Near the end, he paints for us a frightening picture. He explains that Dante didn’t actually have a place in his Inferno for teachers, but if he had, we would have had to go to the bottom of the sea to see it. And there, we would see the teachers, with mill stones around their necks, head-down in the muck, bearing in their bodies the consequences of what they had done to their students.
This is a warning for us when we are tempted to buy curriculum in a box and follow it unthinkingly, regardless of its content or what this unhuman behavior on our part does to our children.
Fear is the Danger
I noticed that so many of the descriptions of slavery given involved fear. For instance, in ancient Egypt, the people were afraid of the Nile River, and of the wild animals around it. Their fear drove them to worship their leader–in other words, they craved protection. We see this over and over in history. The people get scared, and so they crave a strong leader. Mr. Kern tells us that fear demands centralization.
I’ve noticed this in our study of British history. The people are fearful of something, they put a man on the throne, only to find him a tyrant. Sometimes they even depose a tyrant, only to find that their replacement…is also a tyrant.
Hence the Magna Carta, I suppose.
A good question to ask ourselves, then, is, are we afraid?
Early in our determination to home educate, I would say that there was a tinge of fear involved in the decision. What evil thing might the school and its secular curriculum do to our precious child?
It’s a good question, I suppose, but a very bad starting point, and I’m very thankful to the Lord that He matured us out of this before we actually began this endeavor.
If fear leads to slavery, we cannot think that homeschooling out of fear will make us free.
We homeschool because we are aiming for something, not because we are running from something.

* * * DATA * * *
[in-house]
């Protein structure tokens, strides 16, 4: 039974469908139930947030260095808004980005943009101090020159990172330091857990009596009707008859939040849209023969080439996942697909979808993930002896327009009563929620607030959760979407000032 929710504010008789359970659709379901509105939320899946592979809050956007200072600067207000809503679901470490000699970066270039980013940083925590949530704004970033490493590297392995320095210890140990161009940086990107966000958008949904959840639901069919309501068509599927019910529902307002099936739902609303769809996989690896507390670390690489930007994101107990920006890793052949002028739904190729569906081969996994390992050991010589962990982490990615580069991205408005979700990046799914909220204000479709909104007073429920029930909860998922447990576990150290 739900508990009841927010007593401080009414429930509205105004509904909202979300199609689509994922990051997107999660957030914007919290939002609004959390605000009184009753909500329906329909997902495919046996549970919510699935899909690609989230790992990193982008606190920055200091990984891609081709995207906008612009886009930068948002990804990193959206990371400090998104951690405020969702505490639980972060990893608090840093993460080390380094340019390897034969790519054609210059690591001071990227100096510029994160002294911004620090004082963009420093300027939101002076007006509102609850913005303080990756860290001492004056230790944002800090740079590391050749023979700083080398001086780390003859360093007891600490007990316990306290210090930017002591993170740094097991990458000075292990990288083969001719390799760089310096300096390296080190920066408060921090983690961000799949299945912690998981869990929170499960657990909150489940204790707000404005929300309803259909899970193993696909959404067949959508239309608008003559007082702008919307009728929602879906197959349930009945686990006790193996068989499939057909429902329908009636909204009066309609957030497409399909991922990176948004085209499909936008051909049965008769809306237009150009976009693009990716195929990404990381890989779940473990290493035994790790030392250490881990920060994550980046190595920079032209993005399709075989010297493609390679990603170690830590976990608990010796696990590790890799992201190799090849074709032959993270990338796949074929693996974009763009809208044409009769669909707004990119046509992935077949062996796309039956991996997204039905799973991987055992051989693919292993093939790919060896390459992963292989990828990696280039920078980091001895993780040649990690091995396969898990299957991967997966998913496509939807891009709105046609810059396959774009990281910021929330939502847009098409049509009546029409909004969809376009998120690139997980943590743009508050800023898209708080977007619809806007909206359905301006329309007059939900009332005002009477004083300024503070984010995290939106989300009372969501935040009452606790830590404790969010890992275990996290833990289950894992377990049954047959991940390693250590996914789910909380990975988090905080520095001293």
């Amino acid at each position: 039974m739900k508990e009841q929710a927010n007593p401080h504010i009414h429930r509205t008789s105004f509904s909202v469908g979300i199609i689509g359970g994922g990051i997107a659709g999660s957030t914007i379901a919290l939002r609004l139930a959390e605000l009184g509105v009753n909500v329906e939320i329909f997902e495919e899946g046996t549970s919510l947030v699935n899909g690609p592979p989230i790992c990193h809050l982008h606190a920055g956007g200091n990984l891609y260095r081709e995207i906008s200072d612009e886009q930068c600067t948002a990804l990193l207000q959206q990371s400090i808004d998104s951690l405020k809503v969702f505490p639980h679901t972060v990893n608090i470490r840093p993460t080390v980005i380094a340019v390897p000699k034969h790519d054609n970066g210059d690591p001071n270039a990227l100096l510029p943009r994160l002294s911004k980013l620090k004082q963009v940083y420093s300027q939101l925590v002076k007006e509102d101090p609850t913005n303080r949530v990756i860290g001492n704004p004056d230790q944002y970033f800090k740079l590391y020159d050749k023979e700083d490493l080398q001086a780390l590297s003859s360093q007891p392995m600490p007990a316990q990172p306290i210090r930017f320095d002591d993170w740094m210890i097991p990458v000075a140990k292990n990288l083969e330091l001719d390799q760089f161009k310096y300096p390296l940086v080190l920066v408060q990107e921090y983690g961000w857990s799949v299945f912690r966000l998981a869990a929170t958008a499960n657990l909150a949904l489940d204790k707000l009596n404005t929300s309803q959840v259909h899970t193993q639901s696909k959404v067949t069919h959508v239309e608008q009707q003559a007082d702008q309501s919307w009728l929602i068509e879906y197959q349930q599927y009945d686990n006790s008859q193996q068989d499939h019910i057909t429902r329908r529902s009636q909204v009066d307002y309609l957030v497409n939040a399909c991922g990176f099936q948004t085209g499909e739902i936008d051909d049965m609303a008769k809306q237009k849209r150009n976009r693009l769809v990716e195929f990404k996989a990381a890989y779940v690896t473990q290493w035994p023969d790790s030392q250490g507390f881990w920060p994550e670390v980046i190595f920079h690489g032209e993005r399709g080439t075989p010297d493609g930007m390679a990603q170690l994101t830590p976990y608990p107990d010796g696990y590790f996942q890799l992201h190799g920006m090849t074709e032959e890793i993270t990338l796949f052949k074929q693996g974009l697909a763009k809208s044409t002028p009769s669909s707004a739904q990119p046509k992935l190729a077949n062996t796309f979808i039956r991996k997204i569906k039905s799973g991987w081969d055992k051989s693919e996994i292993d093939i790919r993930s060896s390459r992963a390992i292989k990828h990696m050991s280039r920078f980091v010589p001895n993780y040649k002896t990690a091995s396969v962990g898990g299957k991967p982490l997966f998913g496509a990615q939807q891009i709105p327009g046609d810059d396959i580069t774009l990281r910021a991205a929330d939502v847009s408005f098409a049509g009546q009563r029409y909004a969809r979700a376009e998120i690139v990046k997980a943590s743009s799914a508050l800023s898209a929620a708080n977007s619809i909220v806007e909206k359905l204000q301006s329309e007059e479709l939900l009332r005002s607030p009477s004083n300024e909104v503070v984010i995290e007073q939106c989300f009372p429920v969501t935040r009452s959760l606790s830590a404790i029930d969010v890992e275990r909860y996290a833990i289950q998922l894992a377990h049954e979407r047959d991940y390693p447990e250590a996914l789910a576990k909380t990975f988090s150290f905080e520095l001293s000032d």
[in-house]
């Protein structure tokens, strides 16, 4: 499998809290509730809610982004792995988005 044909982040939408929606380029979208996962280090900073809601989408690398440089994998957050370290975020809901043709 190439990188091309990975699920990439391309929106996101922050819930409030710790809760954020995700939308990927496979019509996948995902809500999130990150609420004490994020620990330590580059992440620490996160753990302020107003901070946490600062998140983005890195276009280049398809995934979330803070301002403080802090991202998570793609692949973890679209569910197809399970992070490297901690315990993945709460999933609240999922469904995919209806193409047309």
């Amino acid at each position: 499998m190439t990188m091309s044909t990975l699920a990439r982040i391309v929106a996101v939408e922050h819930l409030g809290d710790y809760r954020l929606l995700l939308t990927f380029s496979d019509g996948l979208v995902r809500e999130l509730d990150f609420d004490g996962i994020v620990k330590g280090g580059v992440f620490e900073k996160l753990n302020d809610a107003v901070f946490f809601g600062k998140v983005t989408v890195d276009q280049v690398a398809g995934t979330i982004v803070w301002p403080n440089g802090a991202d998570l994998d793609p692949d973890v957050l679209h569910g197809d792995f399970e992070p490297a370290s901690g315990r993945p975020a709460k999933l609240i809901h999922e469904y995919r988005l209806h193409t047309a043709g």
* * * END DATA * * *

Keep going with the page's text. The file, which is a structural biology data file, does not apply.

Another good question to ask ourselves is why are we afraid? Where is it that our trust in God has dropped off and failed? Where do we require repentance?
Liberty, Before it is too Late
Many months ago now, I sat in a conference with some city officials in support of a friend. The men in this room were leaders (read: bureaucrats), and my friend and I were there upon an errand of liberty. Her rights had been, in my (correct) opinion, violated by the City. But these men. They were normal, upstanding men. They seemed respectable.
But they proved to me to be ridiculous.
The discussion in the room at one point turned to the problem our city has with feral cats. It was a problem, they all agreed. Some of them told a few stories to illustrate.
And then I was aghast when they all agreed that they were willing to give up a portion of their liberty in order to solve the problem.
Perhaps, they thought aloud, we should require the registration of cats? Mandatory spay and neuter? Tags and license? Yes, yes, yes! They all agreed. If we would all only give up our liberty in this area, the cat problem would be solved.
Which means: if they could only take liberty from the citizens in our town, they were sure they could solve a problem.
The problem is not that the people have liberty! I wanted to scream.
It is a small matter in the scheme of things, but I am frightened for our city, that these men run it and make decisions for it. They hold their liberties out for the taking, and mine along with it.
This is the world we live in. The sooner we begin raising free men, the better.
But the problem comes back to fear. Free men are scary. They do dangerous things. My husband recently expressed his freedom out loud and in public, and I admit it: I was nervous inside.
But start somewhere we must.
Why not start where we are?